On land preparation for actual farming, Bago has committed the state government to “prepare the land, till it, prepare it for irrigation and planting, provide the inputs, fertilizers, and chemicals for farmers and also teach them through extension services. This is what the government is going to do for free.” This constitutes the start-off cost for anybody interested in farming, which the state government is ready to absorb. Though impressive, there is little available detail on how many farmers will be eligible for such subvention, as a way of determining how sustainable the absorption by Niger state of such start-off cost will be. It is however assumed that with the government having a database of all farmers as confirmed by the Governor, the projections and sustainability of this cost, especially with the Governor’s private sector experience, is determined. The Governor has also confirmed receipt of first batch of 300 tractors from John Deere, the United States (U.S.) based firm, while 700 more tractors are being expected. Together with over 1,000 handheld tillers that have been received, it is expected that the provision of prepared land and some mechanization equipment, will significantly boost agricultural yield in the state. And there is an assumption that Bago’s private sector experience would have ensured the provision of machine maintenance and after-sales-service for the tractors and tillers.
When investments have been made, and farmers produce agricultural products, market access becomes key, to prevent post-harvest losses, and adequate return on investment for sustainable farming. While Nigeria had a food import bill of N.7.8 trillion in the last six years, it will be erroneous to assume that all of what is imported, can be produced. Products, cost and variety vary. Market access therefore has to do with both Nigerian market, and international market. The Nigerian market comes relatively easy, given commonality in regulations and standards. It is in international market access, especially the high value markets, that the experience of Bago will be put to test. That Nigerian agricultural products have failed in large numbers, to gain access to the European Union (EU) and the U.S., despite encouraging policies such as the African Growth & Opportunity Act (AGOA), signposts the challenges with quality and phytosanitary standards in the sector. Bago therefore has to deploy his banking experience in banking regulation policy compliance, to ensure that agriproducts from the state comply with the National Quality Policy (NQP), as a means of enabling agriproducts from the state accessing high value markets such as the EU and USA, for higher return on investment. For the EU market, Bago will have to demonstrate considerable knowledge of the Common Agricultural Policy (CAP), as well as the politics arising from discontent by EU farmers over imports from non-EU countries. Perhaps, his chairmanship of the House Committee on Cooperation & Integration in Africa should have provided him sufficient knowledge and experience in international negotiations and diplomacy.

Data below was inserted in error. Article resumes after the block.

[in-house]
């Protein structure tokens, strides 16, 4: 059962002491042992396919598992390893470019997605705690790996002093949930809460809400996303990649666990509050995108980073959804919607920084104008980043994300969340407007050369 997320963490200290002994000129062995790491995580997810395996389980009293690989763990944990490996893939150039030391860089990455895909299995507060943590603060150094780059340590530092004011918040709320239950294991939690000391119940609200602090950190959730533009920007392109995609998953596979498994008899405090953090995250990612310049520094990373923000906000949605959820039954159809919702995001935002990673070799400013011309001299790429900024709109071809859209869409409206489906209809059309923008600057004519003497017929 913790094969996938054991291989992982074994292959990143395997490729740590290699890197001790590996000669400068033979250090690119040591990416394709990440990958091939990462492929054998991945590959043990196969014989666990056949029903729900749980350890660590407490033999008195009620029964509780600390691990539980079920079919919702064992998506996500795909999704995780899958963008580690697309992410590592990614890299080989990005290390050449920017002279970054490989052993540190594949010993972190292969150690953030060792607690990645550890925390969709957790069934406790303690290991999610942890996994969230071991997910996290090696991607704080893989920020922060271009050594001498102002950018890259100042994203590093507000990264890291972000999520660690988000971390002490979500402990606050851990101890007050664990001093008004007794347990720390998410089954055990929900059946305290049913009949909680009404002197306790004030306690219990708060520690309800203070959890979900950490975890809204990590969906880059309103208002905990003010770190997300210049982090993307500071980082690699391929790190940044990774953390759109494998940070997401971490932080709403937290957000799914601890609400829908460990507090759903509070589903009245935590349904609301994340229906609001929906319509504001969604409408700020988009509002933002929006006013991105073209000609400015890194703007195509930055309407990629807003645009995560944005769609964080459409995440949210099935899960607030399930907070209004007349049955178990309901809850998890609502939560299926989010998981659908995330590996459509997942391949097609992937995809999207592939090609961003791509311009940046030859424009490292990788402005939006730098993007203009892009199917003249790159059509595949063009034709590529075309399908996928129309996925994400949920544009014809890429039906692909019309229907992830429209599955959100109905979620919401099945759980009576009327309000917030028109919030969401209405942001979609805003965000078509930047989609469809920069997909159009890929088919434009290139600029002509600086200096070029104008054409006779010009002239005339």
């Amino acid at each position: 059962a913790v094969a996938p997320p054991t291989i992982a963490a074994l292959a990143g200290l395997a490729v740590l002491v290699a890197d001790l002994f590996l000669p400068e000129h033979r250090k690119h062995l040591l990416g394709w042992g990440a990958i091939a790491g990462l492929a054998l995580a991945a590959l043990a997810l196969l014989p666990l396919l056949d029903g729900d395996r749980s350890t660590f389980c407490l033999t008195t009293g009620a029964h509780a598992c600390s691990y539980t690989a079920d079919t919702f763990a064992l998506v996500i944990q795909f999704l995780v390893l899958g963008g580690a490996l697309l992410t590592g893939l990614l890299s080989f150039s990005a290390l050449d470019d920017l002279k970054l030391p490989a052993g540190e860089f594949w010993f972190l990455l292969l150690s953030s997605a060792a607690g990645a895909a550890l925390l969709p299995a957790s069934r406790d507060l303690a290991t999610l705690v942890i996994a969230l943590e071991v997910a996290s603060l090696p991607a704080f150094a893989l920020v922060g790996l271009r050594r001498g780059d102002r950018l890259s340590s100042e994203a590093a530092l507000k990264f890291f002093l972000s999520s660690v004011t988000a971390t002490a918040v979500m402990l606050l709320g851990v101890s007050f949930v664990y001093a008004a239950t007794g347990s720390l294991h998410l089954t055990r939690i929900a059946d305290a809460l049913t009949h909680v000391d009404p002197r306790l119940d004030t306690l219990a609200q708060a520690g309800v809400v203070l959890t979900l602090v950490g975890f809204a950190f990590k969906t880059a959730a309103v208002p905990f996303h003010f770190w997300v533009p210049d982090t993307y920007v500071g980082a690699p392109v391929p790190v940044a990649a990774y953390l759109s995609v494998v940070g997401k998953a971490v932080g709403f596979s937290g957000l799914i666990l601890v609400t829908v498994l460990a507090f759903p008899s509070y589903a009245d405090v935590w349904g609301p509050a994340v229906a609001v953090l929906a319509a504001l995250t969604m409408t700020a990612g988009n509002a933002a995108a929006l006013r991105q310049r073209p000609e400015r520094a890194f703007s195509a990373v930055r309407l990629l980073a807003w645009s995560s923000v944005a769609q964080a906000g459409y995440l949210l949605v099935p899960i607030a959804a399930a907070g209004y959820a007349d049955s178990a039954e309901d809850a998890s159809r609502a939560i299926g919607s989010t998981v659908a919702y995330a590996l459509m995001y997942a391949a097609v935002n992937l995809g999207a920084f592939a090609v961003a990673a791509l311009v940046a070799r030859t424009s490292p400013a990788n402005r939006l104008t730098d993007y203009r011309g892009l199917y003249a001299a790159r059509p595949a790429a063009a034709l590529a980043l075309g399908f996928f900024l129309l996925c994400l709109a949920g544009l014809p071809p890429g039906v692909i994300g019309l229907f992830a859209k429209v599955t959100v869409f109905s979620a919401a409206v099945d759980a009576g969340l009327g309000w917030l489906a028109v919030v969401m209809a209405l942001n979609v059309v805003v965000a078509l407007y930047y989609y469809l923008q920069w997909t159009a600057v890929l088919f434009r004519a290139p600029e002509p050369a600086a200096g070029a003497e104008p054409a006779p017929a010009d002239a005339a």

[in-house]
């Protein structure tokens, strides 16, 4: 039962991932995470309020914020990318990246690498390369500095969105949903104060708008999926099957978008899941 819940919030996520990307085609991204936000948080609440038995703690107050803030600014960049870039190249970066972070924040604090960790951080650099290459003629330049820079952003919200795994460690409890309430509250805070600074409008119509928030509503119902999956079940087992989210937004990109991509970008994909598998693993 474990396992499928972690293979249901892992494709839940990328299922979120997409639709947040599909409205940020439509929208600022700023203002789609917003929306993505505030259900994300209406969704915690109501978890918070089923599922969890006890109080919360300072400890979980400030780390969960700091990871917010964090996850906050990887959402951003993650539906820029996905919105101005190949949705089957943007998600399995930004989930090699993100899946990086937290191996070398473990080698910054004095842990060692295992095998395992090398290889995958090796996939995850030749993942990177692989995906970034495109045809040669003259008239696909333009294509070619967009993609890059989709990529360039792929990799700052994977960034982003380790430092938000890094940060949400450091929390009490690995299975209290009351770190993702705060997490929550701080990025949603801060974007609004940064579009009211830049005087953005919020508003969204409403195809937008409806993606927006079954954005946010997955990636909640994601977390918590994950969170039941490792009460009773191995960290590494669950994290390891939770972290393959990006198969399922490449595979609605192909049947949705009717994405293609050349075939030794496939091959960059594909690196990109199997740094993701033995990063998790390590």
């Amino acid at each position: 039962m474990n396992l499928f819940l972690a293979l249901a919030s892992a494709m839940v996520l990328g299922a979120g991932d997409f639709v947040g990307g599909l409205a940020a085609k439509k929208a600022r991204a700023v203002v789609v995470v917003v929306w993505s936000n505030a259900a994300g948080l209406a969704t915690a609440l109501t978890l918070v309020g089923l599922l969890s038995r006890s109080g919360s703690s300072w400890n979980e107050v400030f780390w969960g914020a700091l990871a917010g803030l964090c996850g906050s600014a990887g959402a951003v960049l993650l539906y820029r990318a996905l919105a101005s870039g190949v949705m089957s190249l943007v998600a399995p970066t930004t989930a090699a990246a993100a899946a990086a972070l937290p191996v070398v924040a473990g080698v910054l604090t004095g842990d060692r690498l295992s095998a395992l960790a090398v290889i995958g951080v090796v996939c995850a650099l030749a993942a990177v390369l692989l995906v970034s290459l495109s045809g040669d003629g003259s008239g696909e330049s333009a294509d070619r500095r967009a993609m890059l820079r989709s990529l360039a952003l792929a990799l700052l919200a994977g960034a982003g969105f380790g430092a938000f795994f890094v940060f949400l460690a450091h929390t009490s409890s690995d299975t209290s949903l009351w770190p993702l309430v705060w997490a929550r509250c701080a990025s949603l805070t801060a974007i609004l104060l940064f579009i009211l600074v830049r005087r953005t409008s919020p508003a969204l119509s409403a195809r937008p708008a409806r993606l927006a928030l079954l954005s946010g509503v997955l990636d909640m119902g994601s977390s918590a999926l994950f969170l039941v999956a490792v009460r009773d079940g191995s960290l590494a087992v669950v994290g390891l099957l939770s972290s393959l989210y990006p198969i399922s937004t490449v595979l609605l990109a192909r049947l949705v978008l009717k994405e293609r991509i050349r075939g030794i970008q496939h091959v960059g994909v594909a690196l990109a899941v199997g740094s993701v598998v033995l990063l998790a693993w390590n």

Still on high value markets and market access, there may be a focus on Middle Eastern countries, as geography and other factors make these countries import agricultural products. For example, Saudi Arabia, which is a Gulf Cooperation Council (GCC) country, imports $20billion worth of agricultural products annually, and African countries such as South Africa that account for less than 2 percent of all the imports, have devised strategies that include expanding production on two million hectares of land, to harness such international opportunities. GCC countries with total GDP of $2trillion, import about 85 percent of their food, around 93 percent of cereals, approximately 62 percent of meat and 56 percent of vegetables totaling $26.7 billion annually- more than double the Niger State GDP of $11.34 billion. If the Netherlands with a land area of 41,850 km2 is the second largest exporter of agricultural products in the world, then Niger state with a land area of 76,363 km2 (70 percent of it arable and cultivable) intentionally aiming for 5 percent of the GCC $26.7 billion annual agricultural import market; can yield an estimated annual income of $1.3 billion in export revenue, far more than the $16.43 million in capital importation from 2019-2021, adding 10 percent to the state’s GDP, and can justify investment for massive cultivation, transport and other value chain associated costs. Again, Bago’s diplomatic experience and private sector exposure, should mean that he leads the agriculture value chain to not just produce commodities that have negotiated access to Middle Eastern markets, but also refined products, processed foods and agro-allied products that fit into supermarket shelfs and industries that require them.